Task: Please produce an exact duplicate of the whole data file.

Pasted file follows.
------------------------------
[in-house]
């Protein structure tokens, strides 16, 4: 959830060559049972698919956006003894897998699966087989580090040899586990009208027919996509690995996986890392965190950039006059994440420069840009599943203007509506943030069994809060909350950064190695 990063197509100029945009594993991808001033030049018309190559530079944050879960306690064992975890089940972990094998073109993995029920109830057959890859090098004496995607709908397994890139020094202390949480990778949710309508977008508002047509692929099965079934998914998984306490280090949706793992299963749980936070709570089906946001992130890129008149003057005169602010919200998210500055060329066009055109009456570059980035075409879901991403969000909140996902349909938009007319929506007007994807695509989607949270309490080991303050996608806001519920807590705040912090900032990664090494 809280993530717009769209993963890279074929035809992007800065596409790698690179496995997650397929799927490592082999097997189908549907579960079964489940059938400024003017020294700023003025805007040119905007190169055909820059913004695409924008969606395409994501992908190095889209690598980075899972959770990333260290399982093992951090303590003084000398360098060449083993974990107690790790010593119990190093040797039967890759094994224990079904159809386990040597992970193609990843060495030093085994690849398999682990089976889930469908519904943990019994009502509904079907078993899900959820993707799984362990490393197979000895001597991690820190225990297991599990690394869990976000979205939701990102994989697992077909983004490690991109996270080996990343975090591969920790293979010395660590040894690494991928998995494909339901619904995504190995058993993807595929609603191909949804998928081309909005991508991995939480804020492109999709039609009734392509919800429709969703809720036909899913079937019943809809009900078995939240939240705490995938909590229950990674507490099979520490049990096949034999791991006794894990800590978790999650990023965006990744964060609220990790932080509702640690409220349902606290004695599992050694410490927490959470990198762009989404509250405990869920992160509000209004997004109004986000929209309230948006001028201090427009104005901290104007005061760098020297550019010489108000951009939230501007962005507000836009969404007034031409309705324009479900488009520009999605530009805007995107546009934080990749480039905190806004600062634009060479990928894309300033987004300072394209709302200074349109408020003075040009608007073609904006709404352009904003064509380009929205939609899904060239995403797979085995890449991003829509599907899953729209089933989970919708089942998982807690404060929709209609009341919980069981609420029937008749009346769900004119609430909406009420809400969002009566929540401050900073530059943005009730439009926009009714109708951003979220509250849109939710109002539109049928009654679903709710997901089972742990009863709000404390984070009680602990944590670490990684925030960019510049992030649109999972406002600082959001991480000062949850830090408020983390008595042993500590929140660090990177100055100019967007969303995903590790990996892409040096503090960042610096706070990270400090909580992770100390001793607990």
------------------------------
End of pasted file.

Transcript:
[in-house]
């Protein structure tokens, strides 16, 4: 959830060559049972698919956006003894897998699966087989580090040899586990009208027919996509690995996986890392965190950039006059994440420069840009599943203007509506943030069994809060909350950064190695 990063197509100029945009594993991808001033030049018309190559530079944050879960306690064992975890089940972990094998073109993995029920109830057959890859090098004496995607709908397994890139020094202390949480990778949710309508977008508002047509692929099965079934998914998984306490280090949706793992299963749980936070709570089906946001992130890129008149003057005169602010919200998210500055060329066009055109009456570059980035075409879901991403969000909140996902349909938009007319929506007007994807695509989607949270309490080991303050996608806001519920807590705040912090900032990664090494 809280993530717009769209993963890279074929035809992007800065596409790698690179496995997650397929799927490592082999097997189908549907579960079964489940059938400024003017020294700023003025805007040119905007190169055909820059913004695409924008969606395409994501992908190095889209690598980075899972959770990333260290399982093992951090303590003084000398360098060449083993974990107690790790010593119990190093040797039967890759094994224990079904159809386990040597992970193609990843060495030093085994690849398999682990089976889930469908519904943990019994009502509904079907078993899900959820993707799984362990490393197979000895001597991690820190225990297991599990690394869990976000979205939701990102994989697992077909983004490690991109996270080996990343975090591969920790293979010395660590040894690494991928998995494909339901619904995504190995058993993807595929609603191909949804998928081309909005991508991995939480804020492109999709039609009734392509919800429709969703809720036909899913079937019943809809009900078995939240939240705490995938909590229950990674507490099979520490049990096949034999791991006794894990800590978790999650990023965006990744964060609220990790932080509702640690409220349902606290004695599992050694410490927490959470990198762009989404509250405990869920992160509000209004997004109004986000929209309230948006001028201090427009104005901290104007005061760098020297550019010489108000951009939230501007962005507000836009969404007034031409309705324009479900488009520009999605530009805007995107546009934080990749480039905190806004600062634009060479990928894309300033987004300072394209709302200074349109408020003075040009608007073609904006709404352009904003064509380009929205939609899904060239995403797979085995890449991003829509599907899953729209089933989970919708089942998982807690404060929709209609009341919980069981609420029937008749009346769900004119609430909406009420809400969002009566929540401050900073530059943005009730439009926009009714109708951003979220509250849109939710109002539109049928009654679903709710997901089972742990009863709000404390984070009680602990944590670490990684925030960019510049992030649109999972406002600082959001991480000062949850830090408020983390008595042993500590929140660090990177100055100019967007969303995903590790990996892409040096503090960042610096706070990270400090909580992770100390001793607990």